Happy Robot 2023

The Happy Robot team official website

  • Mission

The Happy Robot team has been participating in the RoboCup@Home league of the RoboCup Japan Open since 2012, and participated in the RoboCup 2015, 2016, 2017 and 2018 world competition. The team got the 9th, 8th, 9th, and 5th places in the competition, respectively. From 2019 to 2022, we could not participate in the world competiton due to the COVID19.

The mission of the Happy Robot team is to create robots that make people happy. Our robots as shown in Fig.1 is designed in the image of a little child with a lively yellow color. We think that the design of home robots should be friendly to the elder-ly and children. Our robots are pioneer in such design concept in the Ro-boCup@Home league since 2015. The software system is based on ROS, and the state of arts frame works such as Detectron2, BlenderProc, OpenCV and so on.

  • Robot

(1) Hardware

The first generation: Happy Mini

We developed human support robots for children and the elderly. To foster the research and development, the Demura Research Laboratory has been participating in RoboCup@Home since 2012.

The design concepts of  Happy Mini are Kawaii (lovely, cute), simplicity, safety,  and usability.    Kawaii is the most important aspect of human-robot interaction for Mini. Mini is an infant robot, and the ability is limited as well as other robots in RoboCup. So, Mini needs the help of human, that is why kawaii of appearance and voice is crucial for Mini. The exterior of Mini is roundish and lively yellow as shown in Fig.1. The technical information of these robots is described in our team description paper.

Happy mini (Left: CAD original design,  Right: Final real robot)

Fig.1  Happy Robot Family


Fig.2   Extendable  Torso

Table.1  Specification

Happy Mini
Height [m] 1.10~1.50
Width [m] 0.32
Length [m] 0.32
Weight [kg] 10.0
Max speed [m/s] 0.7
D.O.F 5

The second genration: Happy Bird

We have been developing a second-generation robot called Happy Bird as shown in Fig.3.


  • Robot dimensions: height: 1.2 [m] width: 0.55[m], depth: 0.6[m]
  • Weight: 49 [kg]
  • Base: Scout Mini Omni: Max Speed 2.7[m/s]
  • Arm: xArm6: 6Dof payload 5[kg], weight 9.5[kg] reach 0.7[m]
  • PC: Dell Alienware R17


  • Platform: ROS Melodic
  • Navigation: ROS Navigation stack
  • Localization and mapping: AMCL and Gmapping
  • Object recognition: Detectron2 Mask R-CNN
  • Speech recognition: VOSK offline speech recognition API
  • Speech generation: MaryTTS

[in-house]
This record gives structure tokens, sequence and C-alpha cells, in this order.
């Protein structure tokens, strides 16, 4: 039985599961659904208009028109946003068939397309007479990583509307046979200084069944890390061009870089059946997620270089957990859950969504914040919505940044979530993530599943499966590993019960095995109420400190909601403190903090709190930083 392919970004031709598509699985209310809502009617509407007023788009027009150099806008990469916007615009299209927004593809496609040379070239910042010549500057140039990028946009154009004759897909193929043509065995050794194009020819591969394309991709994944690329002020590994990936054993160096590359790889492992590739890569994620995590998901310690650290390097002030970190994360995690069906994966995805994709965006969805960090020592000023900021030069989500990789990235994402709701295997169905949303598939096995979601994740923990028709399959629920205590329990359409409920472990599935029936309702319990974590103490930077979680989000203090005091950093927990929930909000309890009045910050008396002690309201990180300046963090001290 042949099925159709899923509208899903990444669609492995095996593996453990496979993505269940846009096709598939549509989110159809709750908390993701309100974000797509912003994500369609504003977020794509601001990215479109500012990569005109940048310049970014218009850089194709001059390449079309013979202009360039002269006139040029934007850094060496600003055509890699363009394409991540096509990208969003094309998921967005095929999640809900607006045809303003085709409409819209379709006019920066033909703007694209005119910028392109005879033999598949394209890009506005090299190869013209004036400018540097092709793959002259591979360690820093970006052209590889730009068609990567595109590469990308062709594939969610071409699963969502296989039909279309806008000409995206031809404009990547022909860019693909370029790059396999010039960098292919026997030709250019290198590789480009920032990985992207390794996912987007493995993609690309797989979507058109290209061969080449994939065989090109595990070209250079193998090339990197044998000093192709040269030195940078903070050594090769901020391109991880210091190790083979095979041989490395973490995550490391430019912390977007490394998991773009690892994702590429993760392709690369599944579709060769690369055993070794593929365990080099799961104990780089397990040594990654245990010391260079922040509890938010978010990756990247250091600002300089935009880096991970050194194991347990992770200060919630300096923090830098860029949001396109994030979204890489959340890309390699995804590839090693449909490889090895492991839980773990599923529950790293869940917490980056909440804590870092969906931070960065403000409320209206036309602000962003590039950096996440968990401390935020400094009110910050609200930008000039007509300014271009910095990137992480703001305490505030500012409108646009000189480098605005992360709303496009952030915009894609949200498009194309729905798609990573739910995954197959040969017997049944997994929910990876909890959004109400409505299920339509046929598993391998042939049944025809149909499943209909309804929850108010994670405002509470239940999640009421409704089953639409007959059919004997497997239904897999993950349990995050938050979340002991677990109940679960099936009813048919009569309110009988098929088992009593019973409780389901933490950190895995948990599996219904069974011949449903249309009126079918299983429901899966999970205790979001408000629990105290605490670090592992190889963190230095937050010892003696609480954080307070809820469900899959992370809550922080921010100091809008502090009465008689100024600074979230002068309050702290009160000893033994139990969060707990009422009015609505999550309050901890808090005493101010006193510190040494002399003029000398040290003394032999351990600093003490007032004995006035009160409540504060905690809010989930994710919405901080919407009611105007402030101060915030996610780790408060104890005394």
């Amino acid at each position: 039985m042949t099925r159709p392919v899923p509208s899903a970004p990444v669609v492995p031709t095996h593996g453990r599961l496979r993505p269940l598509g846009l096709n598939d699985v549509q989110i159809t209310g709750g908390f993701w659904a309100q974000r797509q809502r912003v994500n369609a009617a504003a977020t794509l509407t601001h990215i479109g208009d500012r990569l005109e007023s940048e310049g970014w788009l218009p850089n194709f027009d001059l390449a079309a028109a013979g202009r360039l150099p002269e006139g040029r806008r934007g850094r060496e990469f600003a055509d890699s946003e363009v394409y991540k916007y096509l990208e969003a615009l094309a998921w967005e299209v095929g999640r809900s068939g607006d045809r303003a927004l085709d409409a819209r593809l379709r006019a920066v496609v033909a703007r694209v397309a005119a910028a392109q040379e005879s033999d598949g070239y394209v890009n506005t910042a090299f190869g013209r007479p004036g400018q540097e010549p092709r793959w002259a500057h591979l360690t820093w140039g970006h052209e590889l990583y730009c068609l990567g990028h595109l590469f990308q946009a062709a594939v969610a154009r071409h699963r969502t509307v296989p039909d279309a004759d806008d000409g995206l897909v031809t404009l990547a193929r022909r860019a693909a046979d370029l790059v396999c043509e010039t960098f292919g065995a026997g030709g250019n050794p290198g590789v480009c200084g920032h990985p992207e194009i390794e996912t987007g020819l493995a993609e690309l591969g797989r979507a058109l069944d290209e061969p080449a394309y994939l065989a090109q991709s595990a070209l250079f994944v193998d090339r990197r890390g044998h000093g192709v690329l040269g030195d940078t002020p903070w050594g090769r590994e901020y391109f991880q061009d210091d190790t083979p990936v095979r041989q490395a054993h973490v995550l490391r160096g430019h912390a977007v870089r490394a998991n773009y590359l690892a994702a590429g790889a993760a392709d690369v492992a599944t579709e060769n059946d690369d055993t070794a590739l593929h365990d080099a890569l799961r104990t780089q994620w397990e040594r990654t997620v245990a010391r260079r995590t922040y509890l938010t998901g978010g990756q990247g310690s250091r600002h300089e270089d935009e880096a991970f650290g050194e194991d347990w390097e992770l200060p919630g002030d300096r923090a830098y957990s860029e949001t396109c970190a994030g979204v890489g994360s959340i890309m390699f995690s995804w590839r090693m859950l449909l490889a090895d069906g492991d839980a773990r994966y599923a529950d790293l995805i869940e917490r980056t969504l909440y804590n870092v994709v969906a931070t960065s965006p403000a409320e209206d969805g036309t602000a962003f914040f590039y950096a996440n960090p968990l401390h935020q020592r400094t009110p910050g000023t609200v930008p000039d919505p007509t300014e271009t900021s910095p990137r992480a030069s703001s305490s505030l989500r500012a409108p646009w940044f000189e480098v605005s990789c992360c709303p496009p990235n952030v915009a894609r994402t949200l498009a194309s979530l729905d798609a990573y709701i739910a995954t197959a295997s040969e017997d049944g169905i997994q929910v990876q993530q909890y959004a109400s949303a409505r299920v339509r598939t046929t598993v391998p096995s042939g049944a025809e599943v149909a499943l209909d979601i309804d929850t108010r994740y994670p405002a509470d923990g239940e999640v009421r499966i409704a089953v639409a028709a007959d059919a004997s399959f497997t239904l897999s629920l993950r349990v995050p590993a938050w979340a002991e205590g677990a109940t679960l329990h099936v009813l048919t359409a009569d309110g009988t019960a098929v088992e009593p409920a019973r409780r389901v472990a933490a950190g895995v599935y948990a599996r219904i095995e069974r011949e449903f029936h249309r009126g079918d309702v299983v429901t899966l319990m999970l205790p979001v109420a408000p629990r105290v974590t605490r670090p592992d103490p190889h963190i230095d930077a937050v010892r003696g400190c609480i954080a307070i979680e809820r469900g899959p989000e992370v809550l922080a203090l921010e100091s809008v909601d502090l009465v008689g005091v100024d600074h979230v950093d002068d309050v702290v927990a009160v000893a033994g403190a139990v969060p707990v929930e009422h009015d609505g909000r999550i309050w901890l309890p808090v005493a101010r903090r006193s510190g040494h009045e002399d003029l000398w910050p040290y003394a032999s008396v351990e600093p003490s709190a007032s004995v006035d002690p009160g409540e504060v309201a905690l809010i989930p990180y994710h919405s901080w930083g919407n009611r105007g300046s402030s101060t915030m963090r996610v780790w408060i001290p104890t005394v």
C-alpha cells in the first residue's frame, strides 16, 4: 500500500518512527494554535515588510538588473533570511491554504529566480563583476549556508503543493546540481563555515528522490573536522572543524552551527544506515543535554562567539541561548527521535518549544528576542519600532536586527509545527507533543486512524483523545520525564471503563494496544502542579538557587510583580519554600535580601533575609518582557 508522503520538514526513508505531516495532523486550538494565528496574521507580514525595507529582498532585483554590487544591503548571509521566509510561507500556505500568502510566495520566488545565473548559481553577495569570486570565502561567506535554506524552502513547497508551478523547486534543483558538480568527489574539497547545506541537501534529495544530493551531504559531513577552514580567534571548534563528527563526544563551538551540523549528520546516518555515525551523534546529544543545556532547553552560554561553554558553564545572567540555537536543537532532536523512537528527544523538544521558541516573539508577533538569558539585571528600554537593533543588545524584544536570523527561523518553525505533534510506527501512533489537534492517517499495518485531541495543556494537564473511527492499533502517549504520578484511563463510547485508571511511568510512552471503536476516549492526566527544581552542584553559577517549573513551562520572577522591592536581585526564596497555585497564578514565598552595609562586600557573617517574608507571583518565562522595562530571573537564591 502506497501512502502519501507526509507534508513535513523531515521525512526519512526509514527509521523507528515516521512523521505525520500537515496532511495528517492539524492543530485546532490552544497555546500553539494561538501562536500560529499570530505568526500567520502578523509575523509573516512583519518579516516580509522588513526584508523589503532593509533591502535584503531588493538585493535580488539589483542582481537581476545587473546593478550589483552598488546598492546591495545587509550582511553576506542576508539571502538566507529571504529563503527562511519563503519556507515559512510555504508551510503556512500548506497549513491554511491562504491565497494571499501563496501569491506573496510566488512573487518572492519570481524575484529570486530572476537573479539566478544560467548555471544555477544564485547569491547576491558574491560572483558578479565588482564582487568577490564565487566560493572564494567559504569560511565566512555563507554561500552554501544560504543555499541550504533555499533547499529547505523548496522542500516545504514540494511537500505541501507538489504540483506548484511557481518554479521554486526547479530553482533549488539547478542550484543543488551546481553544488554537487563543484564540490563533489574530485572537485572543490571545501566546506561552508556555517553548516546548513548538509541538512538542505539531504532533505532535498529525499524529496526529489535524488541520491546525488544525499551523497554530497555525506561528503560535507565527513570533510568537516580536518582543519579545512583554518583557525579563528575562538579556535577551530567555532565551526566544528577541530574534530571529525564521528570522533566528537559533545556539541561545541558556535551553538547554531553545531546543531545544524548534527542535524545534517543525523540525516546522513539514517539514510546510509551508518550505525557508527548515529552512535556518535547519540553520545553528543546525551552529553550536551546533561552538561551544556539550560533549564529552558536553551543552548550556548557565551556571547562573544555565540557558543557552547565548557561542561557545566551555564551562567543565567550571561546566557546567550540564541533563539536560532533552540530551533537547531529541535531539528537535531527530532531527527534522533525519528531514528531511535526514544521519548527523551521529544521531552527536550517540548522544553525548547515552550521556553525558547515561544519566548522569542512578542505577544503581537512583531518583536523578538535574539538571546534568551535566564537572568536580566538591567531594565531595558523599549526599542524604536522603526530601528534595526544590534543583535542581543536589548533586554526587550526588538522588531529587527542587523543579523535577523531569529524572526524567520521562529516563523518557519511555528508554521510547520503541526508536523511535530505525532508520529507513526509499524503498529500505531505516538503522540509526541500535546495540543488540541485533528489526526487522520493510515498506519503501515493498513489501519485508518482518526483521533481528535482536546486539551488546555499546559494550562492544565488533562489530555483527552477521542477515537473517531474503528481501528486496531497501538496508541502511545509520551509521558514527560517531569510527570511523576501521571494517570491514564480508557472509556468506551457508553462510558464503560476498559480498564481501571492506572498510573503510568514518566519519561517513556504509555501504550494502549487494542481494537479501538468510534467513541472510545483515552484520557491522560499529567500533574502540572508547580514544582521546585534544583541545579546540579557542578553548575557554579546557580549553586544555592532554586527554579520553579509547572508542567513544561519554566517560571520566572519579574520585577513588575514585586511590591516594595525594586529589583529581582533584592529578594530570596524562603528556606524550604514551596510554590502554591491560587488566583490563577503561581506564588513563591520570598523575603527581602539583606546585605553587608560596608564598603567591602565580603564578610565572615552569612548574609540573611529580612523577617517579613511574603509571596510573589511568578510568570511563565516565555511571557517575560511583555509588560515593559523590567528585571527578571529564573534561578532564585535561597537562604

• Arm control: ROS MoveIt!.

Fig.3 Happy Bird




(2) Software

Object recognition was performed using Mask R-CNN trained with automatically generated training data. The system uses Blender, BlenderProc, OpenCV, and Detectron2. BlenderProc is a software that can generate training data using Blender and 3D models. Fig.4 shows examples of generated data. The generalization perfor-mance of Mask R-CNN is improved by data augmentation, i.e., adding noise, random rotating, grayscaling, darkening and brightening and color modification using OpenCV. Fig.5 shows the results of object detection by Mask R-CNN.

Fig.4 Examples of data

      Fig.5  Results of object recognition

  • Research Contribution

(1) The Fluorescent AR Marker

We have developed a 6DoF pose estimation network using a dataset that is automati-cally annotated with the Fluorescent Augmented Reality (AR) Marker  as shown in Fig.6. The marker is a transparent film coated with fluorescent paint that glows under ultraviolet (UV) light and is cut to match the texture of the object it is being used on. By switching between visible and UV light, the marker can automatically annotate RGB images, mask images for semantic segmentation, and provide 6DoF pose infor-mation. The Fluorescent AR Marker is transparent to visible light and preserves the texture of the target object, making it possible to automatically annotate 6DoF pose information that is difficult to obtain using other methods. The 6DoF pose estimation network uses the Fluorescent AR Marker to learn the 6DoF pose of the target object and can output the 6DoF information without the marker during inference. 6DoF pose information is crucial for manipulation tasks and has potential future applications.

The Fluorescent AR marker makes it easy to create a dataset containing 6DoF pose information for Deep Learning, which was previously difficult to obtain. This re-search makes a significant contribution to robotics and Deep Learning.